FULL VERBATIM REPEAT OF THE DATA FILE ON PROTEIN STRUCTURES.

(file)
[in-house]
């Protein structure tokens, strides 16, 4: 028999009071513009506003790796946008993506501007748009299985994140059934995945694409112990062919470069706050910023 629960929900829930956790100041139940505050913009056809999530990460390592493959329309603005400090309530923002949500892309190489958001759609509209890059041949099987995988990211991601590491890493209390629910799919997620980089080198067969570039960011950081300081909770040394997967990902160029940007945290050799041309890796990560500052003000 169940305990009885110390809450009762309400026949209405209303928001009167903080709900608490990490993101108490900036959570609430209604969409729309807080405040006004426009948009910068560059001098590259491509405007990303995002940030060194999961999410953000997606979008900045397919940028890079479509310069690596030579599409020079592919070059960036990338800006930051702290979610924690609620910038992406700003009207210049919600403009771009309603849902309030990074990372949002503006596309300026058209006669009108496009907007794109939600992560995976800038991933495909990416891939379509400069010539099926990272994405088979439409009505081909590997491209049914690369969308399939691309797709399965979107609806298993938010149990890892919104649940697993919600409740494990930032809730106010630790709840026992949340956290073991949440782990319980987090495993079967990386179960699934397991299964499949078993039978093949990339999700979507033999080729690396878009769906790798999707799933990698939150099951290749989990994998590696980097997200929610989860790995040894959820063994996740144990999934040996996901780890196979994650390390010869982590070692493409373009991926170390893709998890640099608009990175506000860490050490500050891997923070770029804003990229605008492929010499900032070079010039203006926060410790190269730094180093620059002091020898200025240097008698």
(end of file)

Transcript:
[in-house]
């Protein structure tokens, strides 16, 4: 028999009071513009506003790796946008993506501007748009299985994140059934995945694409112990062919470069706050910023 629960929900829930956790100041139940505050913009056809999530990460390592493959329309603005400090309530923002949500892309190489958001759609509209890059041949099987995988990211991601590491890493209390629910799919997620980089080198067969570039960011950081300081909770040394997967990902160029940007945290050799041309890796990560500052003000 169940305990009885110390809450009762309400026949209405209303928001009167903080709900608490990490993101108490900036959570609430209604969409729309807080405040006004426009948009910068560059001098590259491509405007990303995002940030060194999961999410953000997606979008900045397919940028890079479509310069690596030579599409020079592919070059960036990338800006930051702290979610924690609620910038992406700003009207210049919600403009771009309603849902309030990074990372949002503006596309300026058209006669009108496009907007794109939600992560995976800038991933495909990416891939379509400069010539099926990272994405088979439409009505081909590997491209049914690369969308399939691309797709399965979107609806298993938010149990890892919104649940697993919600409740494990930032809730106010630790709840026992949340956290073991949440782990319980987090495993079967990386179960699934397991299964499949078993039978093949990339999700979507033999080729690396878009769906790798999707799933990698939150099951290749989990994998590696980097997200929610989860790995040894959820063994996740144990999934040996996901780890196979994650390390010869982590070692493409373009991926170390893709998890640099608009990175506000860490050490500050891997923070770029804003990229605008492929010499900032070079010039203006926060410790190269730094180093620059002091020898200025240097008698």